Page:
Where Is The Real Value?

After 2001, all we heard about was disintermediation. Now the signs seem to be pointing to consolidation or re-consolidation.


If customers aren’t willing to pay for EDA or ESL tools, then something is clearly missing from the equation. It’s not that there isn’t value in the tools. Clearly, you can’t get the job of creating a system on chip done without them. But the real value has shifted.


These shifts have occurred at various points throughout the history of semiconductors. The big question is whether they’re going to happen more frequently now that the industry is global, chip development is more complicated and market windows are shrinking.


Smaller shifts tend to play into the hands of smaller companies. They can create tools more quickly to deal with new challenges in development, but they don’t have the mass to guarantee continuity. Bigger and more frequent shifts leave customers running for cover of safety, which in the chip industry is roughly the equivalent of investors buying U.S. Savings Bonds even though the interest is low.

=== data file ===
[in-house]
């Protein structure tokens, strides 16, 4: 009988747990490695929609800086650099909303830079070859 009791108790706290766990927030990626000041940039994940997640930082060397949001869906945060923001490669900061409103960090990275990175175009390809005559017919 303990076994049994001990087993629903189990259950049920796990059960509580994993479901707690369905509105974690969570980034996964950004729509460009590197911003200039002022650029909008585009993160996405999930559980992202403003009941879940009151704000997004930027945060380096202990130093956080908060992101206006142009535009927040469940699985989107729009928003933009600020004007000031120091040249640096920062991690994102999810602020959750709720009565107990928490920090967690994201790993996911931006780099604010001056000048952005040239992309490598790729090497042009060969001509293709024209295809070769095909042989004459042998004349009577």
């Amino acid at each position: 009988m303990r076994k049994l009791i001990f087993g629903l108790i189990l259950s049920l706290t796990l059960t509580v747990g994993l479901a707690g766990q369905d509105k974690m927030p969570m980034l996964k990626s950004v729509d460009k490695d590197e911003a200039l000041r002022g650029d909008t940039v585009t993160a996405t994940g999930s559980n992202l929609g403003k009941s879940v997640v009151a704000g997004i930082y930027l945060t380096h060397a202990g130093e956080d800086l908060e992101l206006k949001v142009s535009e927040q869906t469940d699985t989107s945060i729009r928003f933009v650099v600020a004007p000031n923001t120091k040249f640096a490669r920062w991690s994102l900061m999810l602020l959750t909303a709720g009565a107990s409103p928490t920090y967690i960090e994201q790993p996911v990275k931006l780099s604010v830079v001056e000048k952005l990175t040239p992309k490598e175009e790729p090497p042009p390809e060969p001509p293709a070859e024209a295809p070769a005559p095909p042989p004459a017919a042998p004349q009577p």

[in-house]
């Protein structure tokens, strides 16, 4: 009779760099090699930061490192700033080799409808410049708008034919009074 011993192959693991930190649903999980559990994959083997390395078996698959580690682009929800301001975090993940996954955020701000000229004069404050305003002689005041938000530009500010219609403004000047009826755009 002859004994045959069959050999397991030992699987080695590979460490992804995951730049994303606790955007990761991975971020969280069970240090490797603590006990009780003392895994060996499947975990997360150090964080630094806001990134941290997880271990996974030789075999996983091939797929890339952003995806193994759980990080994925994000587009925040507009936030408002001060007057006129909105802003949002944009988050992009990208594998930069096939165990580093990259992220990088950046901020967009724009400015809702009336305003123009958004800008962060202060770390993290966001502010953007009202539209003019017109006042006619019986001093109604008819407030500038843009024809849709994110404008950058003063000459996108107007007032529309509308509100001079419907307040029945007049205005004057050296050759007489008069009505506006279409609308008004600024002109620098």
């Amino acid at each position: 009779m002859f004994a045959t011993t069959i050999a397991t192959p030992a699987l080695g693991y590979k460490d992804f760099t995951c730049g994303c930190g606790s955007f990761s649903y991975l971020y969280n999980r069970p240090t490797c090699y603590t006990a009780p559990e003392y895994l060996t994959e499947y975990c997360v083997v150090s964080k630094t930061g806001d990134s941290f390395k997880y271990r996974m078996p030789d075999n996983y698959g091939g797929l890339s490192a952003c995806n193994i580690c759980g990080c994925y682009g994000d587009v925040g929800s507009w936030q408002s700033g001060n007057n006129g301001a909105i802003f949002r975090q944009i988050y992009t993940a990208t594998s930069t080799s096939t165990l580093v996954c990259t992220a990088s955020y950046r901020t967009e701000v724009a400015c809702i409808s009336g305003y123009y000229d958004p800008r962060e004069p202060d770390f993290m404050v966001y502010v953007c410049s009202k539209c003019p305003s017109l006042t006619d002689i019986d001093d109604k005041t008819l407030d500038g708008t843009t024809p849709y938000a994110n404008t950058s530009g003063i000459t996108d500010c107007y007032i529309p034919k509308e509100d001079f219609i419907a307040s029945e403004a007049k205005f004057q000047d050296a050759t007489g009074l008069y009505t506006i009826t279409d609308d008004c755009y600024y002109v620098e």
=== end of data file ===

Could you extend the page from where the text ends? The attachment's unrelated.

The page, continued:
It’s impossible to tell when you’re in the middle of a shift which way the wind is blowing, but the longer the recession lasts and the harder it is to get to 22nm production, the more likely that the big guys will begin buying more pieces to cement their place in history. While all we heard about in the year 2001 was disintermediation—basically splitting apart big companies into their viable components—the current downturn may push things entirely the other way.


What do you think? Are we headed for consolidation? And if so, what does the new consolidated company look like?

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